Posts Tagged ‘ADL’

Madoff and Anti-Semitism

December 20, 2008

Well, this didn’t take long. Less than a week after the Bernie Madoff scandal broke — a Ponzi-scheme which largely victimized the American Jewish community — an epidemic of anti-Semitism is breaking out. Last night, I was jarred to hear the Klezmer-tinged notes of “If I Were a Rich Man”  coming from the McLaughlin Group. I found this pretty distasteful given that one of Madoff’s victims was Jewish philanthropist and McLaughlin Group regular Mortimer Zuckerman.

Now the Anti-Defamation League is drawing attention to what is happening.

“Site users have posted comments ranging from deeply offensive stereotypical statements about Jews and money — with some suggesting that only Jews could perpetrate a fraud on such a scale — to conspiracy theories about Jews stealing money to benefit Israel,” the ADL said in a statement.

“Jews are always a convenient scapegoat in times of crisis, but the Madoff scandal and the fact that so many of the defrauded investors are Jewish has created a perfect storm for the anti-Semites,” said Abraham Foxman, ADL national director.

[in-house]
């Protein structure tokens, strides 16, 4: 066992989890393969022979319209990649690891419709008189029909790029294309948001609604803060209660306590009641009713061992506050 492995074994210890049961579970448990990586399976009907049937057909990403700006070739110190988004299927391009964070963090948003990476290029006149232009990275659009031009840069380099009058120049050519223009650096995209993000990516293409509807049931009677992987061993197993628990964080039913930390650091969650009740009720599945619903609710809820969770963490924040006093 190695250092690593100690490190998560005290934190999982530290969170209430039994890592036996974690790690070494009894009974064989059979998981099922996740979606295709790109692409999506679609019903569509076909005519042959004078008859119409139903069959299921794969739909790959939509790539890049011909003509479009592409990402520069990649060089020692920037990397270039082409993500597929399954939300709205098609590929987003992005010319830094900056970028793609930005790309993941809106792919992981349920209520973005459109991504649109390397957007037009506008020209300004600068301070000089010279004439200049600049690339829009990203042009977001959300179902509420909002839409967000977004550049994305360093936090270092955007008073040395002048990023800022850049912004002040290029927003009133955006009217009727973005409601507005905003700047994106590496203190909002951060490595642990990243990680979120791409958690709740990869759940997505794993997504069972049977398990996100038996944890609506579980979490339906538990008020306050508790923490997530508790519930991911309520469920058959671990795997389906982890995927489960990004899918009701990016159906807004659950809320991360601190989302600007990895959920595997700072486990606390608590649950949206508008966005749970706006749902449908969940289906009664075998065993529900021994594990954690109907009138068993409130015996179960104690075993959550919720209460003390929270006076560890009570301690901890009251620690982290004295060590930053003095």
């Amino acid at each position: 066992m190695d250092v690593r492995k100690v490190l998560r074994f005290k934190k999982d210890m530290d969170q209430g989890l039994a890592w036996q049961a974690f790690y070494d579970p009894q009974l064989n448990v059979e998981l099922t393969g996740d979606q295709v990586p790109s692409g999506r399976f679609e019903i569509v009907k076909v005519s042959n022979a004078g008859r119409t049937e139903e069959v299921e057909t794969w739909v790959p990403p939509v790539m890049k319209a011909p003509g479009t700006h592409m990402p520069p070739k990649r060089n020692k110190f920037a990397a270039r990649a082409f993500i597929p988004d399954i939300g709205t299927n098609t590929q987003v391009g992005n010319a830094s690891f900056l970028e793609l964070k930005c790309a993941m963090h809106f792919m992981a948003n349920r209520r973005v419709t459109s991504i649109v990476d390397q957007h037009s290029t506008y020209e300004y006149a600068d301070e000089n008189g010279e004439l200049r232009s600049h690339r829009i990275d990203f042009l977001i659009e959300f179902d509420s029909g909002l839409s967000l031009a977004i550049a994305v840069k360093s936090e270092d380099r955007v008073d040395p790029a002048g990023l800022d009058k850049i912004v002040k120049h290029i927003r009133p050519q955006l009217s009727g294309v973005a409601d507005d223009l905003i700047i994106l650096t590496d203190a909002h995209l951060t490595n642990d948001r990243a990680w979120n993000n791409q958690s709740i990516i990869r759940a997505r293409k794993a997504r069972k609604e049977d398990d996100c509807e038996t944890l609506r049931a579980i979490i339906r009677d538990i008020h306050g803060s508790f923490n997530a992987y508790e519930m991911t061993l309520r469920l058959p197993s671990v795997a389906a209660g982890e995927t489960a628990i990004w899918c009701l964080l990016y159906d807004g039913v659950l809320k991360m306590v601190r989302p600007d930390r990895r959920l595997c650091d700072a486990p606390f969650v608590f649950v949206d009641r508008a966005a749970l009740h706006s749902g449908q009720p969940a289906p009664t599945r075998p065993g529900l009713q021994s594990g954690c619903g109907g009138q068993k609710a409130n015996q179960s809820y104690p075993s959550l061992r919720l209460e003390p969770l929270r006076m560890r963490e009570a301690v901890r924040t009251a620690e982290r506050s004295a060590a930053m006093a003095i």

There’s one surprise in all this. I was sure the trigger for the anti-Semitism was going to be the closure of the financial markets right after the initial crash back in September for the Jewish New Year. My sense is that this is one problem that is going to get much worse before it subsides.

Remembering the Cambodian Genocide: Dith Pran

April 1, 2008

The Killing Fields

The former New England director of the Anti-Defamation League, Andrew Tarsy, has surfaced with a new job. He’ll join Facing History and Ourselves, a Brookline-based group with an international mission of tolerance. Facing History runs some marvelous programs in the Boston public schools on Genocide and the Holocaust.

Tarsy also offers a meaningful and beautifully written essay on the death of Dith Pran, a survivor of the Cambodian genocide at Pran was the main character, along with journalist Sidney Shanberg, in the film The Killing Fields.

Tarsy writes: “With Pran’s death, the world has lost a witness to the worst that human beings can do. But he was not just a witness. Dith Pran’s life was a beautiful monument to human possibility that made an enormous difference and because of the movie, inspired millions. He chose to make his own survival into a tool of protest against injustice. Pran’s story of perseverance and defiance in the face of unspeakable tragedy was no less a monument and no less an inspiration than the giant temple of Angkor Wat.”